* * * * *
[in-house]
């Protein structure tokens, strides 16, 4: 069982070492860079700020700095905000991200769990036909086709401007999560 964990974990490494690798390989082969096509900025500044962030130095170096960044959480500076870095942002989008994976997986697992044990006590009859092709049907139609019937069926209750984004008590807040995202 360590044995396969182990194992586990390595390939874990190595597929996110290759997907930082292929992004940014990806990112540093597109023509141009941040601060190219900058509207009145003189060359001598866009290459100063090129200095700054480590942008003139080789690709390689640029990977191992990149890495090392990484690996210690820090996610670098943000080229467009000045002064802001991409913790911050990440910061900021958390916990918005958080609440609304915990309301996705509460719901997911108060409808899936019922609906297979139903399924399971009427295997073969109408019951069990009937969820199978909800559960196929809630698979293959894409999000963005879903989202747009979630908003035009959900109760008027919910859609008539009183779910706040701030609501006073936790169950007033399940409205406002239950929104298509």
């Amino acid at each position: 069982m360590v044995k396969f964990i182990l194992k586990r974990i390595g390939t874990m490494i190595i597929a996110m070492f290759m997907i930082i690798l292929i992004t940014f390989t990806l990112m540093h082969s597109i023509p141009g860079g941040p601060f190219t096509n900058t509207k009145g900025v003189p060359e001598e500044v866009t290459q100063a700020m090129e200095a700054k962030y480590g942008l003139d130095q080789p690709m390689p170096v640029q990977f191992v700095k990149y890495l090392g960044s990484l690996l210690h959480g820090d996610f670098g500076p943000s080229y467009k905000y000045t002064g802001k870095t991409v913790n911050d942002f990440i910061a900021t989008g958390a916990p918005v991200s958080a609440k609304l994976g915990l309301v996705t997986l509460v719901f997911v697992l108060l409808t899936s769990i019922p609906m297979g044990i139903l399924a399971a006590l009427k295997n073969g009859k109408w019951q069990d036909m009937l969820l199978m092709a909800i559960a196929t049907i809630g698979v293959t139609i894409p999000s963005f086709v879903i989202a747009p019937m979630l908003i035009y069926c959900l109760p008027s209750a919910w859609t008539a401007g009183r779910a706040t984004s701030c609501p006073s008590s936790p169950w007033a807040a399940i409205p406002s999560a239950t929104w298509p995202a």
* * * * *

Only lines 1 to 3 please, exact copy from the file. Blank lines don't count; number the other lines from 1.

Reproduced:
[in-house]
């Protein structure tokens, strides 16, 4: 069982070492860079700020700095905000991200769990036909086709401007999560 964990974990490494690798390989082969096509900025500044962030130095170096960044959480500076870095942002989008994976997986697992044990006590009859092709049907139609019937069926209750984004008590807040995202 360590044995396969182990194992586990390595390939874990190595597929996110290759997907930082292929992004940014990806990112540093597109023509141009941040601060190219900058509207009145003189060359001598866009290459100063090129200095700054480590942008003139080789690709390689640029990977191992990149890495090392990484690996210690820090996610670098943000080229467009000045002064802001991409913790911050990440910061900021958390916990918005958080609440609304915990309301996705509460719901997911108060409808899936019922609906297979139903399924399971009427295997073969109408019951069990009937969820199978909800559960196929809630698979293959894409999000963005879903989202747009979630908003035009959900109760008027919910859609008539009183779910706040701030609501006073936790169950007033399940409205406002239950929104298509």
């Amino acid at each position: 069982m360590v044995k396969f964990i182990l194992k586990r974990i390595g390939t874990m490494i190595i597929a996110m070492f290759m997907i930082i690798l292929i992004t940014f390989t990806l990112m540093h082969s597109i023509p141009g860079g941040p601060f190219t096509n900058t509207k009145g900025v003189p060359e001598e500044v866009t290459q100063a700020m090129e200095a700054k962030y480590g942008l003139d130095q080789p690709m390689p170096v640029q990977f191992v700095k990149y890495l090392g960044s990484l690996l210690h959480g820090d996610f670098g500076p943000s080229y467009k905000y000045t002064g802001k870095t991409v913790n911050d942002f990440i910061a900021t989008g958390a916990p918005v991200s958080a609440k609304l994976g915990l309301v996705t997986l509460v719901f997911v697992l108060l409808t899936s769990i019922p609906m297979g044990i139903l399924a399971a006590l009427k295997n073969g009859k109408w019951q069990d036909m009937l969820l199978m092709a909800i559960a196929t049907i809630g698979v293959t139609i894409p999000s963005f086709v879903i989202a747009p019937m979630l908003i035009y069926c959900l109760p008027s209750a919910w859609t008539a401007g009183r779910a706040t984004s701030c609501p006073s008590s936790p169950w007033a807040a399940i409205p406002s999560a239950t929104w298509p995202a």